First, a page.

Donald Trump clearly enjoys needling Ted Cruz about his Canadian roots, which obviously are not inherently problematic eh, but do raise some still simmering constitutional questions about Cruz’s eligibility for the presidency. The lingering issue is the exact definition of the “natural born citizen” requirement to become president. In essence: Do you need to be born on American soil to qualify or can you, say, qualify if, like Cruz, you were granted citizenship as the son or daughter of an American citizen? The fact that Cruz was born north of the border to an American mother and lived there until he was four may seem pretty secondary to the current debate about the future of the country, but there are still Americans that question Barack Obama’s eligibility to be president and he’s already living in the White House. There’s also the Trump factor.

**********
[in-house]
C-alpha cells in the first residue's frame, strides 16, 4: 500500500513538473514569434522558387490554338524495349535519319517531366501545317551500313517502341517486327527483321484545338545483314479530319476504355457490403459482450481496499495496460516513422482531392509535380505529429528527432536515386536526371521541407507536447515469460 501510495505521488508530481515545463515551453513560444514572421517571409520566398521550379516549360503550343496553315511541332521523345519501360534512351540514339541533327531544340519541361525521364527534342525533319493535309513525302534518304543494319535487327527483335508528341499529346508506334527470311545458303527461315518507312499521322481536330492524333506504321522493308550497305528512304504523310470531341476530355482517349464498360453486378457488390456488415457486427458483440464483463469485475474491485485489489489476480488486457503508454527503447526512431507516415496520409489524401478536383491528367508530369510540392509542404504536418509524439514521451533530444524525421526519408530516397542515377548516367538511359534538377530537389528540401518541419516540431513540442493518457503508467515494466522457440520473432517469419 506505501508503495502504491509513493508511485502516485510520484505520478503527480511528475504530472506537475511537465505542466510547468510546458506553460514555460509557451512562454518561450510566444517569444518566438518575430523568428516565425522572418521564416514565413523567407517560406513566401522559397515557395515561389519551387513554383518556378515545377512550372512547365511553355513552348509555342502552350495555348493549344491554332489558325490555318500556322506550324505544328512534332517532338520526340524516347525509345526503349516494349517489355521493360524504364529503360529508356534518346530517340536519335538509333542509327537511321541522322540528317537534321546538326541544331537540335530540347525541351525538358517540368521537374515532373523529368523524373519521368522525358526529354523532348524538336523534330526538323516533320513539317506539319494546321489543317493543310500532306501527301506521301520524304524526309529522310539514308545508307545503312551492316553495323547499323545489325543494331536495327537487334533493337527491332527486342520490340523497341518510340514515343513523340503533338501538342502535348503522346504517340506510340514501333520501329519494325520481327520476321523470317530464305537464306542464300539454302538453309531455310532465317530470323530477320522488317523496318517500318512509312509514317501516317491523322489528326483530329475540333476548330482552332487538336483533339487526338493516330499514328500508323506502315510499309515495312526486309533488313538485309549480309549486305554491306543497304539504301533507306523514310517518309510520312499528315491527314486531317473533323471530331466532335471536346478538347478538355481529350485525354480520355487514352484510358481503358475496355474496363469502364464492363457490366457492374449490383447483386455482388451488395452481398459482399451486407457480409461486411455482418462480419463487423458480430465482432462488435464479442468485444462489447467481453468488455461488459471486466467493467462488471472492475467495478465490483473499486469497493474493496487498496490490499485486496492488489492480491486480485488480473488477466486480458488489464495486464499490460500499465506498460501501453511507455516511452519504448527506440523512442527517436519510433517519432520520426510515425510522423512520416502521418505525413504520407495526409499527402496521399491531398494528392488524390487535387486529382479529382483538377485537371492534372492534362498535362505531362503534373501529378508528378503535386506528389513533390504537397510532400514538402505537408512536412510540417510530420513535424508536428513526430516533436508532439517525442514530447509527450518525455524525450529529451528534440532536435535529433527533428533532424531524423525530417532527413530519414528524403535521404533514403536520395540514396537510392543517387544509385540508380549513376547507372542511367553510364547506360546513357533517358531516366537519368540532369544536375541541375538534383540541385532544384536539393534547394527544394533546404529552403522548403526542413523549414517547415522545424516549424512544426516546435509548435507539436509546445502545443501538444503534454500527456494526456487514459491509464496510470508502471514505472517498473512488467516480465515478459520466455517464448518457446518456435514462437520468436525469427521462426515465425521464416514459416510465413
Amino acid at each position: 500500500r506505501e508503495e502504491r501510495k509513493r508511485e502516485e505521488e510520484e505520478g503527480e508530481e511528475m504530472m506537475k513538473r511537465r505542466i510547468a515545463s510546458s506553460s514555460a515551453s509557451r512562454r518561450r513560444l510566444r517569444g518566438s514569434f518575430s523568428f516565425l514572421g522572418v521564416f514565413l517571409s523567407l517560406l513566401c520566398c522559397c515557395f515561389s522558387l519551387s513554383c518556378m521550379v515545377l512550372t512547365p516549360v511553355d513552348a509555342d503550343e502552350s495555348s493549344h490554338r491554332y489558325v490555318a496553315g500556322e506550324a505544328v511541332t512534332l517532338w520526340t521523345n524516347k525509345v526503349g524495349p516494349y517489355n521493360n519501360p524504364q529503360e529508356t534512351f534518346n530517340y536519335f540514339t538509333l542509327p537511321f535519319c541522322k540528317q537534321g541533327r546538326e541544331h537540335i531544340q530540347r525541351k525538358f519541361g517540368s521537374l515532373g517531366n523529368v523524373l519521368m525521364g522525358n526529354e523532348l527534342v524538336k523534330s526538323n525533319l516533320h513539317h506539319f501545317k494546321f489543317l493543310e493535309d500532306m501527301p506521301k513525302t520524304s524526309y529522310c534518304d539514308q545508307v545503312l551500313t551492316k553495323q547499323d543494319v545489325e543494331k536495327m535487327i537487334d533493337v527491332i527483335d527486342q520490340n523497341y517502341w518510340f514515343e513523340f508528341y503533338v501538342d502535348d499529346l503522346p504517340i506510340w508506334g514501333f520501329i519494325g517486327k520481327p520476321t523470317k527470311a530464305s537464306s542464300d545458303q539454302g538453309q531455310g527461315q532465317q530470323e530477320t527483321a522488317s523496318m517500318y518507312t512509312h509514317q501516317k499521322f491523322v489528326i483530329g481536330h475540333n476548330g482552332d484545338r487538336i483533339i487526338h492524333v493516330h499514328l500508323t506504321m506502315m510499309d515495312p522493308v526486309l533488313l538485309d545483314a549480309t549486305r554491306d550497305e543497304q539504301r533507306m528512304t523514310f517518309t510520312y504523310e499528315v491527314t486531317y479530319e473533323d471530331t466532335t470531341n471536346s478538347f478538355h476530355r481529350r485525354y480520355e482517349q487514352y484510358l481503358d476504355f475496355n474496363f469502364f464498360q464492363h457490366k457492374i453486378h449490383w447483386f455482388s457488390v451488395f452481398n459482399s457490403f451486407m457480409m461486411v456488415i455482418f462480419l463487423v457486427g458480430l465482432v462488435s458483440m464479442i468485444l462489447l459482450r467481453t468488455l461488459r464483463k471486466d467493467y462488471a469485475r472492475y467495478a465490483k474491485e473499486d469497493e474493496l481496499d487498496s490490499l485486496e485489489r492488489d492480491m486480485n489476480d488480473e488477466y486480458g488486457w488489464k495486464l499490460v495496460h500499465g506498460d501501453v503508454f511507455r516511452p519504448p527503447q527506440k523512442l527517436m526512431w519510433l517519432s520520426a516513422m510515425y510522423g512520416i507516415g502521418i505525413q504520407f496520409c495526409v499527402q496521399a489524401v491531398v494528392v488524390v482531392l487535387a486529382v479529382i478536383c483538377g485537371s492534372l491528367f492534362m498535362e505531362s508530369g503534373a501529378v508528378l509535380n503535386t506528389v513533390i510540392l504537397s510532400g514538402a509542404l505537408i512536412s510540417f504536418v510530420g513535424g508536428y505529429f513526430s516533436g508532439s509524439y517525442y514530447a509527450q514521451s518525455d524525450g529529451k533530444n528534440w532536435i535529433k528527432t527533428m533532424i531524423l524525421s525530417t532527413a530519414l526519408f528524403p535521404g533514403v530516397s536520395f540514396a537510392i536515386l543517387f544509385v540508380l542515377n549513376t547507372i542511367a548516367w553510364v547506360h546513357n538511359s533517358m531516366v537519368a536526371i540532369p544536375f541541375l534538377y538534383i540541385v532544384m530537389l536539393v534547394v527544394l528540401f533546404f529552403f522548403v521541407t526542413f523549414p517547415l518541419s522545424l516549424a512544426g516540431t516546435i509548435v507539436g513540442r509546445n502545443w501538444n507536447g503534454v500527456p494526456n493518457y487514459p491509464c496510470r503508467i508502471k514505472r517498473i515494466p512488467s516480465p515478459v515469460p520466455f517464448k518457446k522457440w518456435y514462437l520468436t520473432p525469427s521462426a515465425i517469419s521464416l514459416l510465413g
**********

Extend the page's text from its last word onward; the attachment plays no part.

On Friday, Trump appears set to get more fodder for his sly jabs at Cruz because an Illinois judge has agreed to hear a lawsuit challenging Cruz’s inclusion on the Republican ticket there. Lawrence Joyce, an Illinois voter, filled the suit contesting Cruz’s candidacy based on his birth outside of the United States after the state Board of Elections dismissed his objection earlier this month. The Circuit Court of Cook County in Chicago will hear the case.
Joyce appears to be concerned, not with the innate constitutionality of Cruz’s candidacy, but with the political fallout if he wins the Republican nomination. “[Joyce’s] concerned about what could happen if Cruz is the Republican nominee, saying the Democrats could file a challenge in the fall,” ABC 7 in Chicago reports. "At that point, all of his fundraising would dry up. And his support in the polls would drop dramatically. He may be forced at that point to resign the nomination," Joyce said. It's a familiar argument made by Cruz opponents, namely one Donald Trump.